Archive for the ‘Finance’ Category

Putting a negative spin on your marketing

You usually expect companies to put a positive spin on their products, even when they’re not so good so I try to downplay such messages in my mind to see what the true picture is.

So, I was a bit thrown by the recent car insurance renewal from Axa. They had their main marketing message in big letters (“10% discount for renewing online” and the usual promotion of the insurances that you don’t yet have with them). However, the insurance renewal at £78/month seemed a bit expensive and when I checked it certainly was as it was only £25/month last year. Net effect of that being that I was getting together the information I needed to get a quote elsewhere. After all, tripling the insurance was a bit much.

They are just lucky that I read a bit further though. It seems that the £25/month was actually over 9 months with an initial deposit bringing the total to around £275 whereas the £78/month is over three months with an initial deposit bringing the total to almost exactly the same total.

Talk about bad marketing! I wonder how many customers they’re going to lose by presenting an insurance quote that appears to triple the cost but actually leaves the total almost exactly the same?

 

Copyright © 2004-2014 by Foreign Perspectives. All rights reserved.

What’s going to happen with welfare reform in Northern Ireland?

For a very long time, the social security payments scheme in Northern Ireland was more or less identical but separate from the scheme in the mainland. Thus, for example, if you retired in Northern Ireland and then moved to England, your retirement pension would be paid from the English system but the amount would be the same.

However, up until the early 1990s there were separate computer systems to do this in Northern Ireland and in England. Then with the replacement of the English system in the 1990s, the running of the systems gradually moved to England and the various computer teams supporting the old Northern Ireland systems were disbanded.

Roll that forward 20-odd years and the reform of social security that is taking place in England, Scotland and Wales hasn’t, yet, been accepted.

Options as to how to proceed are quite limited.

Firstly, NI could carry on with the old system for a while. There are penalties of, at present, £5 million a month being applied and that’ll have consequences for the non-social security money i.e. there would need to be substantial cuts to balance the books. However, there’s only one computer system now, run in a number of centres across the country but supported centrally and that’s rather a bigger problem. Once the mainland change over to universal credit, support for the old systems will stop and those support teams will disband. The NI computer system is actually in England and, in principle, NI could buy that but what they can’t buy is the support team as that will be moving on to the new system. Outcome of this option? Well, something like 2 or 3 years from now the social security payments in NI will simply stop being paid because the computer system which is paying them now will either be switched off or, if it’s not, it will develop a fault and the team that currently fixes faults won’t exist. In practice, this is likely to end in chaos.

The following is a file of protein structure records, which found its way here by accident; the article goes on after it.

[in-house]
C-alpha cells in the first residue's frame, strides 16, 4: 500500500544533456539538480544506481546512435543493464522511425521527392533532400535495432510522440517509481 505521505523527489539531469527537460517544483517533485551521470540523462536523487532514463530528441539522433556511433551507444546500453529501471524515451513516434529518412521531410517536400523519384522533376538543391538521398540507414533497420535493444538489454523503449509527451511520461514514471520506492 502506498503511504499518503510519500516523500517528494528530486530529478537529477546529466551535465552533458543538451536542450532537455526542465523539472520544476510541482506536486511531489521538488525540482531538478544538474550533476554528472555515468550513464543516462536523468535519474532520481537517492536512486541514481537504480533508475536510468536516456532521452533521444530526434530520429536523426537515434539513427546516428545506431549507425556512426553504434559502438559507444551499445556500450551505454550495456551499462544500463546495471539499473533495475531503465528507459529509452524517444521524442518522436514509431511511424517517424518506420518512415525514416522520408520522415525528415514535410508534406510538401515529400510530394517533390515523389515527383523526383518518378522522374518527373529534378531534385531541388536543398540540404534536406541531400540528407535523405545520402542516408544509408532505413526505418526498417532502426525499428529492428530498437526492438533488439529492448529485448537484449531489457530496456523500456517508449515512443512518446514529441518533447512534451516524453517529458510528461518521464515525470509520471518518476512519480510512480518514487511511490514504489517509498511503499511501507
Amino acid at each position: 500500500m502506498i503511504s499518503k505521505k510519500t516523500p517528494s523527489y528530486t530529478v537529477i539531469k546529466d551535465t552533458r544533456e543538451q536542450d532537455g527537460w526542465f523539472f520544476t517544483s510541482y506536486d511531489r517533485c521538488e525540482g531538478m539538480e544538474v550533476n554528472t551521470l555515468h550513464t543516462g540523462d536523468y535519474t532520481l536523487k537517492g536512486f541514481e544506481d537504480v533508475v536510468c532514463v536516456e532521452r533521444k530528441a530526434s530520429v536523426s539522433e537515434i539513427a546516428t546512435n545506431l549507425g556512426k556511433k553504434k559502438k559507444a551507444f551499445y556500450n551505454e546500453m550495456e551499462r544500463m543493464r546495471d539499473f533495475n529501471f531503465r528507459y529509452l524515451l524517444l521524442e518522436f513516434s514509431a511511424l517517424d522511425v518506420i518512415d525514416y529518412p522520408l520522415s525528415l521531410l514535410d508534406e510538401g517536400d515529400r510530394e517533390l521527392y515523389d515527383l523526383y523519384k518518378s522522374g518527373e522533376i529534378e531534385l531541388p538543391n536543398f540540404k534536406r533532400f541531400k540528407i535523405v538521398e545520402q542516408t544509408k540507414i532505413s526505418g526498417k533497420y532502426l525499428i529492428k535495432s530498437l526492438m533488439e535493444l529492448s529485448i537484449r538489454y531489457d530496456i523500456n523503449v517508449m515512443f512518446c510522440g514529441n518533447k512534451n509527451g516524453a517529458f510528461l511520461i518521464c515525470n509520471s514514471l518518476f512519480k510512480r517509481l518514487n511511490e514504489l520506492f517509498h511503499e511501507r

Second, continue on with the old system but get a replacement to avoid the consequences of the switch-off above. Again, there are the penalties to contend with. However, more significant is that 2 to 3 year deadline: it just isn’t long enough to train up a new support team, even if the will to do that were there (which it isn’t) and the GB teams were able to train up a backup team (unlikely in the timeframe). It would also be seriously expensive as the GB systems were written with much larger IT teams than are usual in NI (around 10 times as large) so running costs would be much higher per capita.

Third, agree the changes in welfare in NI. Best option probably, but seemingly rather unlikely to happen.

Fourth, give back the social security to direct rule. Not that different from the previous option but probably a whole lot better from the point of view of the local politicians as they’ll be able to argue that the cuts are imposed directly by London.

So what’s likely to happen? The possibility of social security payments simply stopping should focus the minds of the politicians but they don’t seem to believe that the computer system would be switched off – what they haven’t allowed for is that without support, it’ll just stop working sooner or later. Neither of the first two options are great for NI given the penalties that will be applied and the consequences for public services. Options 3 and 4 aren’t great politically so unlikely to happen before the upcoming elections.

 

Copyright © 2004-2014 by Foreign Perspectives. All rights reserved.

So another 100 billion euro was placed on “euro to win”

That’s the problem with the euro situation at the moment: it really is placing a bet on it surviving.

Spain is being given another 100 billion to bet on it’s banking system surviving the crisis. Greece, unless they elect a far left or right government, will probably be given a similar amount to bet on it’s banking system and not too long from now Italy and Portugal will follow with equally large bets.